(All Album Reviews by gsk42)
Michael Ponczek: chamberlin, organ, synthesisers, effects
L. Duncan Hammond: mellotron, piano, mini-moog, organ, clavinet, vocal
Wil Sharpe: guitars, mandolin, vocal
Brad Stephenson: bass and bass pedals, vocal
Mark Richards: percussion, effects
Hailing from the United States (Fort Wayne, Indiana, to be exact), Ethos had a penchant for the seminal styles of King Crimson, Yes, and Genesis. They would pay homage to these artists too, but they were also able to assimilate these disparate ideas into one artistic vision, uniquely their own and thoroughly adventurous, just the same. This, their debut (their sophomore outing was called Open Up, and there has also been a recent issuing of their pre-Ethos work called Relics), is notable for its rampant use of keyboards, by turns Fripp or Hackett inspired guitar work, resonant bass, and intricate use of percussion, set amidst a dizzying and adept display of tempo shifts and rich thematic developments, and fleshed out by two talented keyboardists. The shared vocal duties were capable, and while they won’t beg comparisons to Anderson or Lake in terms of prowess, they do not distract from the musical essence either.
While Ardour culls most of its influences from King Crimson (circa 1969-74), nowhere is this more obvious than on pieces like “Intrepid Traveller”, “Space Brothers” (in spots), “Everyman”, “Atlanteans” or “Dimension Man”, where each piece features complex use of meter, a notable hierarchy of instrumental timbre, and inspired sections of jazzified wonder courtesy of Sharpe’s Frippoid guitar work. Their attention to the arrangements, always symphonically structured and texturally rich, do draw predictable comparisons with the likes of Yes and Genesis, as can be witnessed on pieces like “Long Dancer” or “E’Mocean”, both of which lean heavily on the use of Mellotron and multiple synthesizers. Save for the very passable attempt at AOR with “The Spirit Of The Music”, which is still nice on those lame terms, Ardour is a veritable triumph within its aim to tribute the Anglo school of symphonic rock, while contrastingly – and perhaps amazingly – creating an organic work of personal invention. Indeed, their invention!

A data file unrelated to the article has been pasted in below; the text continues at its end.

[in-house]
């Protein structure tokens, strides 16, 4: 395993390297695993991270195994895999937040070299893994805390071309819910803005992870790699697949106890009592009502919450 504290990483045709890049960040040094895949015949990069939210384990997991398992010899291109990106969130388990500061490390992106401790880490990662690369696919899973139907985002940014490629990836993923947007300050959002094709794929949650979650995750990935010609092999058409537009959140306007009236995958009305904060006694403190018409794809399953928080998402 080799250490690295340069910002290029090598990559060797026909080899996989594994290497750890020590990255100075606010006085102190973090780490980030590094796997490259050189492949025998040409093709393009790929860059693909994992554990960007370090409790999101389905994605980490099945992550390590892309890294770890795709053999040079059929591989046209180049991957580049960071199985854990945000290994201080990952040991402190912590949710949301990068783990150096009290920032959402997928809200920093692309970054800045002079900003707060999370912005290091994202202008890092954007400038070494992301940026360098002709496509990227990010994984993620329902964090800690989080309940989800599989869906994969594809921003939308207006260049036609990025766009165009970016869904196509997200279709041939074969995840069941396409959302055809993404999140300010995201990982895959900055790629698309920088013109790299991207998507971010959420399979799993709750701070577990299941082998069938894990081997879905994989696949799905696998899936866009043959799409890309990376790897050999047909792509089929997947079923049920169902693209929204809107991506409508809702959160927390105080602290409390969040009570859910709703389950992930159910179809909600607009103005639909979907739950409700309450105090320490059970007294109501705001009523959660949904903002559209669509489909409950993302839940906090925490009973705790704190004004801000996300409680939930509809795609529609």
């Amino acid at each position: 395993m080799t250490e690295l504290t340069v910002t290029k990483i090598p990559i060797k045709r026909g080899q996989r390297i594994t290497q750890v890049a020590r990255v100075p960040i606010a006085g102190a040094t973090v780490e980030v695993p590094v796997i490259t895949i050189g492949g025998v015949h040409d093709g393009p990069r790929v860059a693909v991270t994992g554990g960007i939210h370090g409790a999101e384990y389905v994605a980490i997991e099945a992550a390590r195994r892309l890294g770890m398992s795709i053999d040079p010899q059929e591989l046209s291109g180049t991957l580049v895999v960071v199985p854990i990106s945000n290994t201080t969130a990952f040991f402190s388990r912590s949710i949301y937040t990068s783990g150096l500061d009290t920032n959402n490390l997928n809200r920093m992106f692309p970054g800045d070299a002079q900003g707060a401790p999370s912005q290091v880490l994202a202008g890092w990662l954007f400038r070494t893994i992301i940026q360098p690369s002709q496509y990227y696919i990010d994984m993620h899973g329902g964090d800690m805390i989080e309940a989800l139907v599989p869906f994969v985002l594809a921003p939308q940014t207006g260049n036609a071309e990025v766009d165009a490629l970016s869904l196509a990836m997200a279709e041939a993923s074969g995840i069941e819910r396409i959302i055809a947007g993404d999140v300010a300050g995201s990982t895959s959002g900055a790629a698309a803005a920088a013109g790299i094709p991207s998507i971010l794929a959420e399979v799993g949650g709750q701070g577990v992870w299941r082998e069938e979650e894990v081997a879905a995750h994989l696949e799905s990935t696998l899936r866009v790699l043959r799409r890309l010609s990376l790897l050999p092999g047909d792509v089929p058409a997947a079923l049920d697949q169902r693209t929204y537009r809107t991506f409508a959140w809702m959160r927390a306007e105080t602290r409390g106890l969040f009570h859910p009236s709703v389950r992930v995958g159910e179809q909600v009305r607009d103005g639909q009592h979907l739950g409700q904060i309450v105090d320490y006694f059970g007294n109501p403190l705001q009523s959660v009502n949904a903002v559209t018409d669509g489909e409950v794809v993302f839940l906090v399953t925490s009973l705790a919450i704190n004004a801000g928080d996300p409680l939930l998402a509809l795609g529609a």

Along with Cathedral, Happy The Man, Fireballet, and a host of others, these Midwesterners plied their craft to breathtaking results on their debut. It will invite many convenient criticisms of being too derivative of the oft-cited triad of Crimson, Genesis, or Yes, but this is a pithy and facile claim, certainly one which overlooks the abundance of fresh and thoughtful ideas that abound here. Sadly, this (and their other) was a major label release, during the years of the burgeoning disco and punk scenes and, as such, has only been given a reissue – now deleted – by the Japanese, years ago. It appears unlikely, to me anyway, that Capitol will open up their vaults and give this the digital treatment.